How a new generation is embracing gender diversity in engineering

How a new generation is embracing gender diversity in engineering

While great progress has been made in the sector over the past few decades, younger people are now leading the charge when it comes to making engineering an inviting field for womenSupported byAbout this content

David Benady

Fri 24 Jul 2020 14.12 BSTLast modified on Fri 24 Jul 2020 14.14 BST

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Stem ambassadors at engineering firm Renishaw
 Stem ambassadors at engineering firm Renishaw

When structural engineer Martin Burden first came to the UK from Australia 30 years ago, the engineering profession was thoroughly male-dominated, he says. In his first UK job, there was just one female engineer out of 50 males, while in Australia he hadn’t worked with a single woman engineer.

“It felt like a gentlemen’s club that didn’t want women to be involved. And as a result, they felt that they couldn’t be,” he says. “It’s hard to put your finger on why. It comes down to not being welcome. With science, technology, engineering and mathematics in universities, women didn’t feel like it was something they were naturally steered towards.”

How times change. Today, the majority of the engineers Burden works with are female. In the design office at engineering and architecture company Ramboll, where he is consulting director, about 15 out of 20 engineers are women. He has witnessed a sea change in female participation.

“For entry level design and engineering at the first three or four rungs on the ladder, gender balance is about 50/50,” he says. “But it drops off past the age of 30 or 35 to around 15% higher up the business.”

Martin Burden
 Structural engineer and consulting director Martin Burden says he has witnessed a sea change in female participation in the profession over the past 30 years

Changing engineering’s reputation as a male preserve and making women feel welcome in the profession requires a transformation in the attitudes of both men and women. Engineering firms are putting in place training in unconscious bias to alert men when their thinking and behaviour may unconsciously discriminate against certain groups, including women.

Attitudes of younger male engineers seem a world away from the archaic approaches of the past. Kristian Goodchild, a graduate software engineer at engineering firm Renishaw, believes everyone involved in engineering should focus on the lack of diversity in the field. “Without prolonged thought on these issues, many male engineers would not take the time to consider the lack of diversity in the workplace and the possible reasons why there is a gender imbalance,” he says.

Diversity training, discussion and constant self-questioning are required to identify and deal with examples of bias, he adds.

He says he has noticed subtle – though probably unconscious – “microaggressions” from senior male engineers about female engineers and their ability to do their job. He concedes that similar comments are also made about male engineers, but he wonders whether women are held to higher standards. Even so, he hasn’t experienced substantial gender imbalance, as about 40% of the engineers in his department are women.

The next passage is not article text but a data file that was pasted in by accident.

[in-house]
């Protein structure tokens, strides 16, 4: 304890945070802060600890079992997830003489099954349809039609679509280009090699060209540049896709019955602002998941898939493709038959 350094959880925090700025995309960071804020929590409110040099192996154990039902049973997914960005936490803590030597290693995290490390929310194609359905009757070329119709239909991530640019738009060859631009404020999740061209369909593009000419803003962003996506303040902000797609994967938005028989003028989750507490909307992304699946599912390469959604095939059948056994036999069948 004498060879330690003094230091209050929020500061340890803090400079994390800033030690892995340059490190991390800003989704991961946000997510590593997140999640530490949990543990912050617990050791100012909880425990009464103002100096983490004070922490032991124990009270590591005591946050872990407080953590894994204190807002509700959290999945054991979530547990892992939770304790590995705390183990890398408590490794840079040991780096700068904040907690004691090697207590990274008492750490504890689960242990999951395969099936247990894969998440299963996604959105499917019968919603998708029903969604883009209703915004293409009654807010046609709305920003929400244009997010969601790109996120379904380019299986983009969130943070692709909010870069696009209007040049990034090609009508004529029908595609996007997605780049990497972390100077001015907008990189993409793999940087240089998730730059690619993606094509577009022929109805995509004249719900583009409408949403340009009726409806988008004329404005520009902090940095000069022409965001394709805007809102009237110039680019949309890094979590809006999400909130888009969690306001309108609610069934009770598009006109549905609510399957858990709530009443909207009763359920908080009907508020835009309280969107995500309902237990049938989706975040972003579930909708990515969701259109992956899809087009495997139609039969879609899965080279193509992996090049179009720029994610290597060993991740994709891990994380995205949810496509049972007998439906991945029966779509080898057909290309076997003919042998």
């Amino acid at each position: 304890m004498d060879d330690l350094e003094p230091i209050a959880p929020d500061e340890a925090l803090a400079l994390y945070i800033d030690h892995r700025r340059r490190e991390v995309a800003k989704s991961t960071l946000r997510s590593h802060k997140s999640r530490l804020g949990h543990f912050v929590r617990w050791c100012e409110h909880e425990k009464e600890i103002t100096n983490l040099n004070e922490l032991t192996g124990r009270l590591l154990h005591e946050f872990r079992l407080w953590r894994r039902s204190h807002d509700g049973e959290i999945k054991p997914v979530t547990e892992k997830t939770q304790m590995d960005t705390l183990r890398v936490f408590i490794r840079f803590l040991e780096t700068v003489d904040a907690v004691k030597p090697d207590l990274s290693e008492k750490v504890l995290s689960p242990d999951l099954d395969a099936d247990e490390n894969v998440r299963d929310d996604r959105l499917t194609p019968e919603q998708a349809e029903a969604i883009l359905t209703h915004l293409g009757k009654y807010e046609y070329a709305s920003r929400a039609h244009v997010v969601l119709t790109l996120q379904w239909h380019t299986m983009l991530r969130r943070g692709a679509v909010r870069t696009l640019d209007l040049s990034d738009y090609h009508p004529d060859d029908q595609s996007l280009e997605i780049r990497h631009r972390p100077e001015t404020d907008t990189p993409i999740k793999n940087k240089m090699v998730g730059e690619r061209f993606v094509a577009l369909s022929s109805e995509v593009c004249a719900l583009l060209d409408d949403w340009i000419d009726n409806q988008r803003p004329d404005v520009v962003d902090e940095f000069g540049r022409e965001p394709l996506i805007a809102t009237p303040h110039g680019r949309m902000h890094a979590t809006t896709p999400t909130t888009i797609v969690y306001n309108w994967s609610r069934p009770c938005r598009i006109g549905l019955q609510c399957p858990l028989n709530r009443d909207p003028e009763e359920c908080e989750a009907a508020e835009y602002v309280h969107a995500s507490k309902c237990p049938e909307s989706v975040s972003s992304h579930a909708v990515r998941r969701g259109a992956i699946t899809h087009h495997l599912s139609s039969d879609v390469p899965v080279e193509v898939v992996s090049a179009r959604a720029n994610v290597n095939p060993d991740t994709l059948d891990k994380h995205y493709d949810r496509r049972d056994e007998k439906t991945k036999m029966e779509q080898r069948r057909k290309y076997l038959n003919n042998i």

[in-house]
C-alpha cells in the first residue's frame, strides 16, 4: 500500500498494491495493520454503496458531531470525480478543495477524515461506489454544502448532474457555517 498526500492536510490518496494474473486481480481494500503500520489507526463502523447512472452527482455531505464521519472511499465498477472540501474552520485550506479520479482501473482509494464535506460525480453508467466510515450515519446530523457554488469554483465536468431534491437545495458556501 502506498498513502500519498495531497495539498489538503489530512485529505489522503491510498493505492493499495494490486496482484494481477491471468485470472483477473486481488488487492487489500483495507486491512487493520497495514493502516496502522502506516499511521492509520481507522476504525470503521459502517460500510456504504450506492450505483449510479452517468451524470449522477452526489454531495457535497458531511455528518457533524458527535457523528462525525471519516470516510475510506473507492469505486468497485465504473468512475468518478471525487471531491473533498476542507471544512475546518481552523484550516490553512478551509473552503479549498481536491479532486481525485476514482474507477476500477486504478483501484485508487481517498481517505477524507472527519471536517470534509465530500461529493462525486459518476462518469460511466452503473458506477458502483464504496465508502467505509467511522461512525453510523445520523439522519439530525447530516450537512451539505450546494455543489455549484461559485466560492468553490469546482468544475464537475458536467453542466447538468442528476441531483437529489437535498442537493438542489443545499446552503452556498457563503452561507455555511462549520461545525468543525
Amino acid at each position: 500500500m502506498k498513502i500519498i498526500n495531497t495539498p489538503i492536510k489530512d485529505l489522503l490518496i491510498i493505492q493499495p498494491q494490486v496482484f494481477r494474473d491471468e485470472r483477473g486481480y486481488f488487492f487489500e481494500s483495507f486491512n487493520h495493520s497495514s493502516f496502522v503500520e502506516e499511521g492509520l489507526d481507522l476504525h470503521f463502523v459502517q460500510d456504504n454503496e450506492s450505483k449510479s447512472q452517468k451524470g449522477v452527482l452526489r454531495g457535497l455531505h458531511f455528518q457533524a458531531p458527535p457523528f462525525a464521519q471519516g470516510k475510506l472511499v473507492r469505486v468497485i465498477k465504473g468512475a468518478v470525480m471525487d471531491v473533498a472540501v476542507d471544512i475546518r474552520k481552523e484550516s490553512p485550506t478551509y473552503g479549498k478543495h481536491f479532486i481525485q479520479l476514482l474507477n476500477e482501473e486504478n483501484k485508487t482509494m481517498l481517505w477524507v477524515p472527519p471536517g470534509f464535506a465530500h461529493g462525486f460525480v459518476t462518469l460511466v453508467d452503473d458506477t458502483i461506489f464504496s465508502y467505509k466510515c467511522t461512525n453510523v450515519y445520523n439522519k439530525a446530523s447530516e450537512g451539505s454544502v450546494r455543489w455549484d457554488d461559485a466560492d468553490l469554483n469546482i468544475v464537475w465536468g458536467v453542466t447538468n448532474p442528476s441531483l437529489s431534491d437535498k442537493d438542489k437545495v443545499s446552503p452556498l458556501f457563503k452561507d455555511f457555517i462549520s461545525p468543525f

Mind the (pay) gap: how to get more women into senior engineering roles

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Meanwhile, Jesse Mitchell, who since graduating last year has worked on Renishaw’s mechanical engineering graduate scheme, says he was unaware of the issues of conscious and unconscious bias when he first started his job. But his company has been active in training and educating staff to raise awareness of these factors and how staff should act in the workplace to avoid discrimination.

He says that some of his female engineering friends are apprehensive about the gender imbalance in situations such as meetings or idea sharing sessions. Others are unfazed by the imbalance while some actually enjoy the gender ratio.

While engineering firms are waking up to the need to increase diversity, an area that has seen little progress is construction sites, where there are still very few women engineers or workers. “The construction environment is not really tailored to women’s needs,” says Burden. An example is the personal protective equipment of hi-vis jackets, helmets and boots. These invariably do not come in women’s sizes and are not designed to fit women. “Women think if I’ve got to go to the site, I’ve got to go through loops and hoops to actually be able to get a piece of kit that makes me feel comfortable. It’s an unconscious thing. If you’re a woman wanting to go to a site, it’s not inviting. It’s not actually set up for you.”

Even so, in most cases, male attitudes to inclusivity have improved – it will take time for young women to see engineering in the same light as more gender-balanced professions such as medicine, media or education. But with men becoming more aware of the issues surrounding gender bias, the dial is moving in the right direction.Topics

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